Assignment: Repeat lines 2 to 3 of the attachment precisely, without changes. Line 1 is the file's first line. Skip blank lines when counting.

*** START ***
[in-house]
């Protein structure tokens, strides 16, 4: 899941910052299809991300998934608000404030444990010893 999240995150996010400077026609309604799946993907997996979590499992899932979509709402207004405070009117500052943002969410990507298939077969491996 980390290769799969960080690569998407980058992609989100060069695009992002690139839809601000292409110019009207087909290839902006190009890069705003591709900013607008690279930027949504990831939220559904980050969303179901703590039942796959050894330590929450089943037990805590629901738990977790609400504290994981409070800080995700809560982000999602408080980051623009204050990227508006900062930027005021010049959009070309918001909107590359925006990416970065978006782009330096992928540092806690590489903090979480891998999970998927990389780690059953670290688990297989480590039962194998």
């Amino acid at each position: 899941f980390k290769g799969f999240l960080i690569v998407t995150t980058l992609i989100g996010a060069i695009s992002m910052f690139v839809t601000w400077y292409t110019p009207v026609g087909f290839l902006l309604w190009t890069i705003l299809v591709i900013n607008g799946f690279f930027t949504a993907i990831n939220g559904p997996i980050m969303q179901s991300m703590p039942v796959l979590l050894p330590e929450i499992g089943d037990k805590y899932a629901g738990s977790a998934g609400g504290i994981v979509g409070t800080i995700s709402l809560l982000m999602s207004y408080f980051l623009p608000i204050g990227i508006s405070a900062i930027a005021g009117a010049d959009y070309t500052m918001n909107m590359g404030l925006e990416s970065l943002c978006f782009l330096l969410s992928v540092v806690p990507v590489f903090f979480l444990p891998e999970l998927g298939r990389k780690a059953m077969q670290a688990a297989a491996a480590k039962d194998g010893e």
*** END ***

């Protein structure tokens, strides 16, 4: 899941910052299809991300998934608000404030444990010893 999240995150996010400077026609309604799946993907997996979590499992899932979509709402207004405070009117500052943002969410990507298939077969491996 980390290769799969960080690569998407980058992609989100060069695009992002690139839809601000292409110019009207087909290839902006190009890069705003591709900013607008690279930027949504990831939220559904980050969303179901703590039942796959050894330590929450089943037990805590629901738990977790609400504290994981409070800080995700809560982000999602408080980051623009204050990227508006900062930027005021010049959009070309918001909107590359925006990416970065978006782009330096992928540092806690590489903090979480891998999970998927990389780690059953670290688990297989480590039962194998």
């Amino acid at each position: 899941f980390k290769g799969f999240l960080i690569v998407t995150t980058l992609i989100g996010a060069i695009s992002m910052f690139v839809t601000w400077y292409t110019p009207v026609g087909f290839l902006l309604w190009t890069i705003l299809v591709i900013n607008g799946f690279f930027t949504a993907i990831n939220g559904p997996i980050m969303q179901s991300m703590p039942v796959l979590l050894p330590e929450i499992g089943d037990k805590y899932a629901g738990s977790a998934g609400g504290i994981v979509g409070t800080i995700s709402l809560l982000m999602s207004y408080f980051l623009p608000i204050g990227i508006s405070a900062i930027a005021g009117a010049d959009y070309t500052m918001n909107m590359g404030l925006e990416s970065l943002c978006f782009l330096l969410s992928v540092v806690p990507v590489f903090f979480l444990p891998e999970l998927g298939r990389k780690a059953m077969q670290a688990a297989a491996a480590k039962d194998g010893e």